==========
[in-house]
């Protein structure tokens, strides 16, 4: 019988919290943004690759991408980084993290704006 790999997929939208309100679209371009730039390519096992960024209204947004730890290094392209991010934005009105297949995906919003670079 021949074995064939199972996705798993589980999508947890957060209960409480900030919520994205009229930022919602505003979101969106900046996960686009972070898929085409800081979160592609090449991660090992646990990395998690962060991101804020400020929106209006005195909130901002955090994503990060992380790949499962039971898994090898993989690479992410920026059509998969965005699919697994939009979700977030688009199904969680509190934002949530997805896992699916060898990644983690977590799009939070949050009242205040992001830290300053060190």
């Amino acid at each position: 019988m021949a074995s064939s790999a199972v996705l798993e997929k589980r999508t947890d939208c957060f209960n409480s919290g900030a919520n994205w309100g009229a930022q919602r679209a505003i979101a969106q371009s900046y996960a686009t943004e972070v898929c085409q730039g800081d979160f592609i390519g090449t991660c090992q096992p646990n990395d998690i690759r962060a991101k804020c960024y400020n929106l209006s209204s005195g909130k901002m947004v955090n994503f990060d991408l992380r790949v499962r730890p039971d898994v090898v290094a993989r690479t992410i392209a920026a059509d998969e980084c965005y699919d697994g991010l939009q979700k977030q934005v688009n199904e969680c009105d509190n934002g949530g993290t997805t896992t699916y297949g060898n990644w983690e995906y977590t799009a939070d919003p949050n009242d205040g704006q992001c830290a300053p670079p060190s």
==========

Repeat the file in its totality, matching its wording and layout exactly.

[in-house]
């Protein structure tokens, strides 16, 4: 019988919290943004690759991408980084993290704006 790999997929939208309100679209371009730039390519096992960024209204947004730890290094392209991010934005009105297949995906919003670079 021949074995064939199972996705798993589980999508947890957060209960409480900030919520994205009229930022919602505003979101969106900046996960686009972070898929085409800081979160592609090449991660090992646990990395998690962060991101804020400020929106209006005195909130901002955090994503990060992380790949499962039971898994090898993989690479992410920026059509998969965005699919697994939009979700977030688009199904969680509190934002949530997805896992699916060898990644983690977590799009939070949050009242205040992001830290300053060190």
């Amino acid at each position: 019988m021949a074995s064939s790999a199972v996705l798993e997929k589980r999508t947890d939208c957060f209960n409480s919290g900030a919520n994205w309100g009229a930022q919602r679209a505003i979101a969106q371009s900046y996960a686009t943004e972070v898929c085409q730039g800081d979160f592609i390519g090449t991660c090992q096992p646990n990395d998690i690759r962060a991101k804020c960024y400020n929106l209006s209204s005195g909130k901002m947004v955090n994503f990060d991408l992380r790949v499962r730890p039971d898994v090898v290094a993989r690479t992410i392209a920026a059509d998969e980084c965005y699919d697994g991010l939009q979700k977030q934005v688009n199904e969680c009105d509190n934002g949530g993290t997805t896992t699916y297949g060898n990644w983690e995906y977590t799009a939070d919003p949050n009242d205040g704006q992001c830290a300053p670079p060190s």